Saturday, January 16, 2010

Philadelphia Freedom

Philly.com is reporting that Councilman Jack Kelly lost his defamation lawsuit, the jury returned a verdict late Friday for the gadfly Paul Corbett.  This interesting case, highlighted on Bad Lawyer began with coverage of a Judge A.J. Snite's remakable pique with Corbett's attorney who had the idea that perhaps the jury ought to hear the words of the Pennsylvania and U.S. Constitutions on Free Speech.  Jeff Shields, Chris Brennan and Catherine Lucey at the Philadelphia Inquirer provided comprehensive coverage of the blow by blow.  Here's hoping they are permitted to follow up with a overacrching examination of how this case got to a jury, and juror interviews. 

Let me quote something, that I heard, again, the other night from one of the few really decent courtroom dramas, Anatomy of Murder.  The defense attorneys are waiting on the jury's verdict, and Jimmy Stewart's film associate, Parnell McCarthy (played by Arthur O'Connell) quietly marvels:

"Twelve people go off into a room; twelve different minds, twelve different hearts from twelve different walks of life, twelve sets of eyes, ears, shapes and sizes. And these twelve people are asked to judge another human being as different from them as they are from each other. And in their judgment they must become of one mind--unanimous. It is one of the miracles of Man's disorganized souls that they can do it, and in most instances, do it right well. God bless juries."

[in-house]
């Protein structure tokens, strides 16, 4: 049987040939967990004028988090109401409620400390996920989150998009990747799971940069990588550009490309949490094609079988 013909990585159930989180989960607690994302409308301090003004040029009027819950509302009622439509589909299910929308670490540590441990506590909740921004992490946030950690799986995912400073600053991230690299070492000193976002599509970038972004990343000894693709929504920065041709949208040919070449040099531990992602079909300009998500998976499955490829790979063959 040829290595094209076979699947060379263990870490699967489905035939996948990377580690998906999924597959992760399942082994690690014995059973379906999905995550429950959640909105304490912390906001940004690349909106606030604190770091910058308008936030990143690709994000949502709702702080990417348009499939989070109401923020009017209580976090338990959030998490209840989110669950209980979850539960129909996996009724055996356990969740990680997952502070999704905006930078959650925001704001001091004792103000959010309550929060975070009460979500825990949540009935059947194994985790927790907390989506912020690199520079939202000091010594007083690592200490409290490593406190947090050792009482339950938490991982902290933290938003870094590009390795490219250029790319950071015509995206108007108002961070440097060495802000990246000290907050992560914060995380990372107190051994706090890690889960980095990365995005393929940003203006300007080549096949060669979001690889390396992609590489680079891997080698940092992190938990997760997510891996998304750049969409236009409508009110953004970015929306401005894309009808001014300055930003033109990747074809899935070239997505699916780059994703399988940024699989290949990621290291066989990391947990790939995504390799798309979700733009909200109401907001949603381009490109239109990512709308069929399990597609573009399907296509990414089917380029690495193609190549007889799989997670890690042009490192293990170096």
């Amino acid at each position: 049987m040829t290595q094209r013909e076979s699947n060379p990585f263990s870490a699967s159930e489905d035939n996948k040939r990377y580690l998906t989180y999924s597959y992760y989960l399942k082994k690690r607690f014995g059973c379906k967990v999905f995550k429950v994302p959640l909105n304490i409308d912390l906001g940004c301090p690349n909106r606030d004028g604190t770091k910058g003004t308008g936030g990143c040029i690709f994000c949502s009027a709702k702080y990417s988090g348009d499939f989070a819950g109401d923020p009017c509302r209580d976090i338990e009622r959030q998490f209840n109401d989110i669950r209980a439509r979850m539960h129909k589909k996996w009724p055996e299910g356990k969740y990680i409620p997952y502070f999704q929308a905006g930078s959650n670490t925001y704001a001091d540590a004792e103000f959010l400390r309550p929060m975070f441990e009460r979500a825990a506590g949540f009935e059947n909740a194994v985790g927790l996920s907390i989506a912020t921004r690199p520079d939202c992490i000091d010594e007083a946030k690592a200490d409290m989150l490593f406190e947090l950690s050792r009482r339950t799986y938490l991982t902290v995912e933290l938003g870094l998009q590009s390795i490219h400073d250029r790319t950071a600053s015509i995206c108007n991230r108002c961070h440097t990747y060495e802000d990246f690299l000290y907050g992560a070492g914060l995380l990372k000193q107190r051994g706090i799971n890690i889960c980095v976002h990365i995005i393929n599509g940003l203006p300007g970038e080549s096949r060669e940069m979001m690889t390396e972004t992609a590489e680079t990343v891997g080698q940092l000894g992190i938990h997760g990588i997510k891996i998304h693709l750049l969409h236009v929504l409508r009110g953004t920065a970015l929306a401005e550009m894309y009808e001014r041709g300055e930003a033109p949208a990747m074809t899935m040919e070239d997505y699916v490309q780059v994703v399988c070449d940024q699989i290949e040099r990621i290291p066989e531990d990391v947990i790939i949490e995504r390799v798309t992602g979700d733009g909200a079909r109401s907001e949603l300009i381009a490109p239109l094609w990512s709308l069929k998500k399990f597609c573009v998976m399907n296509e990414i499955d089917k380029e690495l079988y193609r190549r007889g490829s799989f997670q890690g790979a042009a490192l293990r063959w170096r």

Civil juries tend to consist of less than twelve, but the same sentiment applies.  God bless juries.

3 comments:

  1. good film, although I sometimes confuse it with 12 Angry Men (the 50's version), which starred Henry Fonda. (Fonda and Stewart sometimes get mixed up in my memory, although of course I can tell them apart onscreen). Anatomy of Murder, as I recall, took place in Michigan, didn't it?

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  2. Anatomy of a Murder (1959) is an American trial court drama film directed by Otto Preminger and written by Wendell Mayes based on the best-selling novel of the same name written by Michigan Supreme Court Justice John D. Voelker under the pen name Robert Traver. Traver based the novel on a 1952 murder case in which he was the defense attorney. It occurs in the resort community of Thunder Bay, in the UP, of MI

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